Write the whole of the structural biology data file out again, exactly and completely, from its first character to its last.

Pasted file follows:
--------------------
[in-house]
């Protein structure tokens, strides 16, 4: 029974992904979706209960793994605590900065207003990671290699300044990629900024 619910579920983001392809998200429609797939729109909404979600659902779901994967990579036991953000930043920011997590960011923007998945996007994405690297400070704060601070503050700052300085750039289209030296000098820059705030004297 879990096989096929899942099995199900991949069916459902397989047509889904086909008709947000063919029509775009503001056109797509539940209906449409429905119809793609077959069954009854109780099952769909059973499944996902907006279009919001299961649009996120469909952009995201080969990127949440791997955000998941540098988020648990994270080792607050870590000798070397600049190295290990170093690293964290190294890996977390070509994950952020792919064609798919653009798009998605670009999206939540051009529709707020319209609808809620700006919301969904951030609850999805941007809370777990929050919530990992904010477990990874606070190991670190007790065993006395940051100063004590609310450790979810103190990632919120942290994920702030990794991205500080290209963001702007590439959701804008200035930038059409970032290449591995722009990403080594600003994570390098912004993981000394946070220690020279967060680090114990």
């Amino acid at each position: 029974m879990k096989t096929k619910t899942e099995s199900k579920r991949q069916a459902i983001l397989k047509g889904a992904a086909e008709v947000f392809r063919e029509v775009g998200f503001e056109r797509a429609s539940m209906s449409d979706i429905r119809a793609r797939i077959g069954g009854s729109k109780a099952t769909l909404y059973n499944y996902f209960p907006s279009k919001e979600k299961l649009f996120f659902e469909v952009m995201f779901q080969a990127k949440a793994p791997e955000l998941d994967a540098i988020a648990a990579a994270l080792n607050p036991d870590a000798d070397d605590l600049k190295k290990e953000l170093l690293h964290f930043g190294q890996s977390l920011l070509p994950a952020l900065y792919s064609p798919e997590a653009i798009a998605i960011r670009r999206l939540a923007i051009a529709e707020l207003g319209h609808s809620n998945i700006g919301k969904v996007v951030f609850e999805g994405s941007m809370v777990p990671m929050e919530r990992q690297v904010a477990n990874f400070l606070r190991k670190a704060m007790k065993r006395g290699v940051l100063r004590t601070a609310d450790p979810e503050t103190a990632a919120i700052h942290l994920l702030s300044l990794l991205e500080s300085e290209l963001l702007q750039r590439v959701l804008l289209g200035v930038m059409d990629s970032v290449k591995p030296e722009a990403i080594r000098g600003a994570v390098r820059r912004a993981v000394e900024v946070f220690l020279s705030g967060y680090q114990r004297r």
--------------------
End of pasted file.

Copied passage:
[in-house]
């Protein structure tokens, strides 16, 4: 029974992904979706209960793994605590900065207003990671290699300044990629900024 619910579920983001392809998200429609797939729109909404979600659902779901994967990579036991953000930043920011997590960011923007998945996007994405690297400070704060601070503050700052300085750039289209030296000098820059705030004297 879990096989096929899942099995199900991949069916459902397989047509889904086909008709947000063919029509775009503001056109797509539940209906449409429905119809793609077959069954009854109780099952769909059973499944996902907006279009919001299961649009996120469909952009995201080969990127949440791997955000998941540098988020648990994270080792607050870590000798070397600049190295290990170093690293964290190294890996977390070509994950952020792919064609798919653009798009998605670009999206939540051009529709707020319209609808809620700006919301969904951030609850999805941007809370777990929050919530990992904010477990990874606070190991670190007790065993006395940051100063004590609310450790979810103190990632919120942290994920702030990794991205500080290209963001702007590439959701804008200035930038059409970032290449591995722009990403080594600003994570390098912004993981000394946070220690020279967060680090114990």
């Amino acid at each position: 029974m879990k096989t096929k619910t899942e099995s199900k579920r991949q069916a459902i983001l397989k047509g889904a992904a086909e008709v947000f392809r063919e029509v775009g998200f503001e056109r797509a429609s539940m209906s449409d979706i429905r119809a793609r797939i077959g069954g009854s729109k109780a099952t769909l909404y059973n499944y996902f209960p907006s279009k919001e979600k299961l649009f996120f659902e469909v952009m995201f779901q080969a990127k949440a793994p791997e955000l998941d994967a540098i988020a648990a990579a994270l080792n607050p036991d870590a000798d070397d605590l600049k190295k290990e953000l170093l690293h964290f930043g190294q890996s977390l920011l070509p994950a952020l900065y792919s064609p798919e997590a653009i798009a998605i960011r670009r999206l939540a923007i051009a529709e707020l207003g319209h609808s809620n998945i700006g919301k969904v996007v951030f609850e999805g994405s941007m809370v777990p990671m929050e919530r990992q690297v904010a477990n990874f400070l606070r190991k670190a704060m007790k065993r006395g290699v940051l100063r004590t601070a609310d450790p979810e503050t103190a990632a919120i700052h942290l994920l702030s300044l990794l991205e500080s300085e290209l963001l702007q750039r590439v959701l804008l289209g200035v930038m059409d990629s970032v290449k591995p030296e722009a990403i080594r000098g600003a994570v390098r820059r912004a993981v000394e900024v946070f220690l020279s705030g967060y680090q114990r004297r």